Murder of Anne Noblett

The murder of Anne Noblett is an unsolved British murder case from 1957. On Monday, 30 December 1957, 17-year-old Anne Noblett disappeared whilst travelling to her home in Marshalls Heath, Hertfordshire. A month later, on 31 January 1958, her fully clothed body was found in woodland near Whitwell. Her remains showed signs of having been refrigerated and the case was dubbed the "Deep Freeze Murder" by the press. Two thousand people were interviewed, and refrigeration units within a 30-mile (48 km) radius were investigated, but no one to date has been arrested for the murder.[1]

Murder of Anne Noblett
LocationMarshalls Heath, Hertfordshire, England
Datec. 30 December 1957; 66 years ago (1957-12-30)
Attack type
Homicide by strangulation
VictimAnne Noblett, aged 17

Disappearance edit

On Monday, 30 December 1957, Anne Noblett, a student at Watford Technical College, had attended a dance with friends at Lourdes Hall in Harpenden in Hertfordshire. After the dance she said goodbye to friends and caught the 391 Green Line bus to return home to Marshalls Heath near Wheathampstead, where she lived with her parents (Thomas and Ira) and brothers. The last sighting of Noblett was by Shirley Edwards at around six o'clock in the evening when she alighted the bus at the Cherry Trees pub at the bottom of Marshalls Heath Lane, close to home.

There was a report, by a local resident, of car rear lights being visible further up the lane at the approximate time of her disappearance.[2]

Her parents reported their daughter as missing and police undertook a search with dogs in the area but found nothing.

Discovery of body edit

Noblett's body was found on 31 January 1958 by two brothers, Hugh and Brian Symonds, out walking their dog in Rose Grove Woods (known locally as Young’s Wood) near Horn Hill, Whitwell; approximately seven miles from where she was last seen.[3] Police attended the scene, in scrub 300 yards from the main road, and Noblett's body was found fully clothed and with her spectacles on; her belongings were found close by. It was determined that she had been strangled and most likely suffered a sexual assault. Her body was also found to be frozen solid.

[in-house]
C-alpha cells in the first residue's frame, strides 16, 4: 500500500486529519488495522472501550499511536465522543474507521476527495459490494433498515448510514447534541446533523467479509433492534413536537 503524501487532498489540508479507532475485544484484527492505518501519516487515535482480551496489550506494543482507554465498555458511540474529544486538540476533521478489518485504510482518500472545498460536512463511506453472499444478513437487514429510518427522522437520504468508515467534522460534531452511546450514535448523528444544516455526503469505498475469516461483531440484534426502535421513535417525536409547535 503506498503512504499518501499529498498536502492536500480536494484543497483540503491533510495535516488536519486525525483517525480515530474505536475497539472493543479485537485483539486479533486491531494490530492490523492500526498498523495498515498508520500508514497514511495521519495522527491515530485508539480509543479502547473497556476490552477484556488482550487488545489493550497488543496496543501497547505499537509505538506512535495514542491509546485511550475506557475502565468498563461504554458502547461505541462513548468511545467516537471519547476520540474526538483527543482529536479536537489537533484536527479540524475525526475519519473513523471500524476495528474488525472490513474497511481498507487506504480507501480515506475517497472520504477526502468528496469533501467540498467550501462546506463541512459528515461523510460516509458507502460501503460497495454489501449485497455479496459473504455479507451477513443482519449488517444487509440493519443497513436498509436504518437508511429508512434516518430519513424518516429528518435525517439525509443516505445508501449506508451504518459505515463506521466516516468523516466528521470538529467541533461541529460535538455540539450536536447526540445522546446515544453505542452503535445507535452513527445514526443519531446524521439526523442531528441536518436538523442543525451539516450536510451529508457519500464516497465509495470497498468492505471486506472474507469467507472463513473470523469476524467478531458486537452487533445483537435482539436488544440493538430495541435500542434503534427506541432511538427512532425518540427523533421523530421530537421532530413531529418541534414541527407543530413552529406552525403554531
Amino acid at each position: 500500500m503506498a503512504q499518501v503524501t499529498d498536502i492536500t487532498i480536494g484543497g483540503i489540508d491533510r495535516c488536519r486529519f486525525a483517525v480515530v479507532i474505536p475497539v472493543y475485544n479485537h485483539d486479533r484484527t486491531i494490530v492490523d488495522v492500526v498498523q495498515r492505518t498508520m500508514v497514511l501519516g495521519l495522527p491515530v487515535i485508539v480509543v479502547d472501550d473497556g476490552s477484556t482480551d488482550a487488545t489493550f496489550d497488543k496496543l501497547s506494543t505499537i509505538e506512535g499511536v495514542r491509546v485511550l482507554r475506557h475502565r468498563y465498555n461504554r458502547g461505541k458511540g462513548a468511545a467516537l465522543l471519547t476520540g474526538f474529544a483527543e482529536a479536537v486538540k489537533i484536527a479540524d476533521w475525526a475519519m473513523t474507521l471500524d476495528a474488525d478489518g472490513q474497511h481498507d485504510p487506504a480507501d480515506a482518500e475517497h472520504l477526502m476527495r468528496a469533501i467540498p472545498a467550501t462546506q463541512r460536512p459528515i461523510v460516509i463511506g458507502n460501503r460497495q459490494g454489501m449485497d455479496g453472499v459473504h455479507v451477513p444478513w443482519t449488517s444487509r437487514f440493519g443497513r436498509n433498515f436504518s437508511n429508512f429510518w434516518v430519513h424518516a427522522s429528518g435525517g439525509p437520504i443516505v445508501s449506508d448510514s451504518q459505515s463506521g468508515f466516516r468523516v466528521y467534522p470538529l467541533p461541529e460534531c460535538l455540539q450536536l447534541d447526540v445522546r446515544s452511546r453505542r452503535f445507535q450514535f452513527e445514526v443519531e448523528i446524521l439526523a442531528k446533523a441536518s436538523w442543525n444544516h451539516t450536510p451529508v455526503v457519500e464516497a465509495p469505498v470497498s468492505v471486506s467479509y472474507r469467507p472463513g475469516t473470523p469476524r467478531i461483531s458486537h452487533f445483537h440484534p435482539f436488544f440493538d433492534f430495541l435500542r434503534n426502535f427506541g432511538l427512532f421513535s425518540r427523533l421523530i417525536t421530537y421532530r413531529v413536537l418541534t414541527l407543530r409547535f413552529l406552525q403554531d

Investigation edit

The crime was investigated by Detective Chief Superintendent Robert Elwell of Hertfordshire CID, who was assisted by Detective Superintendent Richard Lewis of New Scotland Yard's Murder Squad. It was determined that Anne had probably been picked up between the bus stop and her home, possibly by someone she knew. The freezing of Noblett's body could not have been a natural occurrence as the temperature in the period between her disappearance and discovery had been quite mild. Officers now considered that Noblett's body had been refrigerated and the press dubbed the killing the "Deep Freeze Murder".

Though Noblett's body had been found fully clothed it was found that she had been stripped and redressed. Buttons on her undergarments had been attached incorrectly.

It was determined during Noblett's autopsy that she had died soon after being abducted, as the food she had eaten that day had not been digested. Dr Francis Camps, the Home Office pathologist who carried out the post mortem, determined Noblett's body had probably been put in a refrigeration unit before being transported to the wood where she was found.

Police decided that Noblett had been murdered soon after being abducted, and that her body had then been placed in a refrigeration unit. The murderer then transported the frozen body and carried it (there were no signs of dragging) from a vehicle to the wood where it was later found. They determined that the murderer would have been strong to have carried the 11-stone frozen body to where it was placed, and also that the difference in the growth of plants under and beside Noblett's body meant that she was probably placed there up to a fortnight before being discovered.

An extensive police search of all refrigeration units within a 30-mile radius of the crime scene yielded nothing. Local farmland, outbuildings and factories were also searched.

The motive for the murder appeared to be of a sexual nature.

Case reviews edit

Several case reviews have taken place over the decades following the murder; the last in February 2017. Police admit the murderer may well have died in the intervening years. The possibility of discovering the identity of the murder is low due to a lack of DNA evidence in the case, as no physical evidence remains.

See also edit

References edit

  1. ^ "The 'Deep Freeze' murder: Who killed Anne Noblett?". BBC News. 17 December 2017. Retrieved 17 December 2017.
  2. ^ "The 'Deep Freeze' Murder". St Albans Review.
  3. ^ "Police's 60th anniversary appeal to find killer of 17-year-old discovered in Whitwell woodland". The Comet. Archived from the original on 22 December 2017. Retrieved 22 December 2017.

External links edit

Cited works and further reading edit

  • Lane, Brian (1991). The Murder Guide to Great Britain. London: Robinson Publishing Ltd. ISBN 978-1-854-87083-4.